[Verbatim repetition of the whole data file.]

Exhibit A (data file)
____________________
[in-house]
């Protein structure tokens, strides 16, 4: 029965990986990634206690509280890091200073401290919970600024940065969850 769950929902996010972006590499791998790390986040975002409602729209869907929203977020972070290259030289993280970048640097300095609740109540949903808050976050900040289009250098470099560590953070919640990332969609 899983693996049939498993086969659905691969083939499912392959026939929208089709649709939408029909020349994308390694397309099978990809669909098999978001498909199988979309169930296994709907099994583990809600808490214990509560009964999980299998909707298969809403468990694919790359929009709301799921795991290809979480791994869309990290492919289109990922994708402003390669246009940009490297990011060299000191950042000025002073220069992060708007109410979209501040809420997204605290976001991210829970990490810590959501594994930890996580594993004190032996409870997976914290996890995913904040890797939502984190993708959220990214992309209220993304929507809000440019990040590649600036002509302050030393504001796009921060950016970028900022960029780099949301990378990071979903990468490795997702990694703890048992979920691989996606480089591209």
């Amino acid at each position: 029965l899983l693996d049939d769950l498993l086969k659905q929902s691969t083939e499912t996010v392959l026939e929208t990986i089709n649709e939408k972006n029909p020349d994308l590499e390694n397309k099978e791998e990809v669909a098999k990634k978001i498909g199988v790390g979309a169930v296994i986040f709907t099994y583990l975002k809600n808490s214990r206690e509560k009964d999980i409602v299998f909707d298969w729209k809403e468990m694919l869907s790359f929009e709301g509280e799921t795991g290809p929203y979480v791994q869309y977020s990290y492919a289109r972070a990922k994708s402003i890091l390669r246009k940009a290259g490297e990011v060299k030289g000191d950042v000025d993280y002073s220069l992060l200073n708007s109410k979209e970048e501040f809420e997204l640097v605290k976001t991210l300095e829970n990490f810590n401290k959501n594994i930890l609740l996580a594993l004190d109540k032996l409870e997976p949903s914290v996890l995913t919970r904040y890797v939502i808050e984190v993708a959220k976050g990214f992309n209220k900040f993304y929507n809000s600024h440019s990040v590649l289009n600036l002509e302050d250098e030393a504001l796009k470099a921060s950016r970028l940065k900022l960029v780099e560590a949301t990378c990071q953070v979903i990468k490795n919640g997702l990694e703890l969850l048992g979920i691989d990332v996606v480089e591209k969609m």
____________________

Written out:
[in-house]
């Protein structure tokens, strides 16, 4: 029965990986990634206690509280890091200073401290919970600024940065969850 769950929902996010972006590499791998790390986040975002409602729209869907929203977020972070290259030289993280970048640097300095609740109540949903808050976050900040289009250098470099560590953070919640990332969609 899983693996049939498993086969659905691969083939499912392959026939929208089709649709939408029909020349994308390694397309099978990809669909098999978001498909199988979309169930296994709907099994583990809600808490214990509560009964999980299998909707298969809403468990694919790359929009709301799921795991290809979480791994869309990290492919289109990922994708402003390669246009940009490297990011060299000191950042000025002073220069992060708007109410979209501040809420997204605290976001991210829970990490810590959501594994930890996580594993004190032996409870997976914290996890995913904040890797939502984190993708959220990214992309209220993304929507809000440019990040590649600036002509302050030393504001796009921060950016970028900022960029780099949301990378990071979903990468490795997702990694703890048992979920691989996606480089591209």
């Amino acid at each position: 029965l899983l693996d049939d769950l498993l086969k659905q929902s691969t083939e499912t996010v392959l026939e929208t990986i089709n649709e939408k972006n029909p020349d994308l590499e390694n397309k099978e791998e990809v669909a098999k990634k978001i498909g199988v790390g979309a169930v296994i986040f709907t099994y583990l975002k809600n808490s214990r206690e509560k009964d999980i409602v299998f909707d298969w729209k809403e468990m694919l869907s790359f929009e709301g509280e799921t795991g290809p929203y979480v791994q869309y977020s990290y492919a289109r972070a990922k994708s402003i890091l390669r246009k940009a290259g490297e990011v060299k030289g000191d950042v000025d993280y002073s220069l992060l200073n708007s109410k979209e970048e501040f809420e997204l640097v605290k976001t991210l300095e829970n990490f810590n401290k959501n594994i930890l609740l996580a594993l004190d109540k032996l409870e997976p949903s914290v996890l995913t919970r904040y890797v939502i808050e984190v993708a959220k976050g990214f992309n209220k900040f993304y929507n809000s600024h440019s990040v590649l289009n600036l002509e302050d250098e030393a504001l796009k470099a921060s950016r970028l940065k900022l960029v780099e560590a949301t990378c990071q953070v979903i990468k490795n919640g997702l990694e703890l969850l048992g979920i691989d990332v996606v480089e591209k969609m």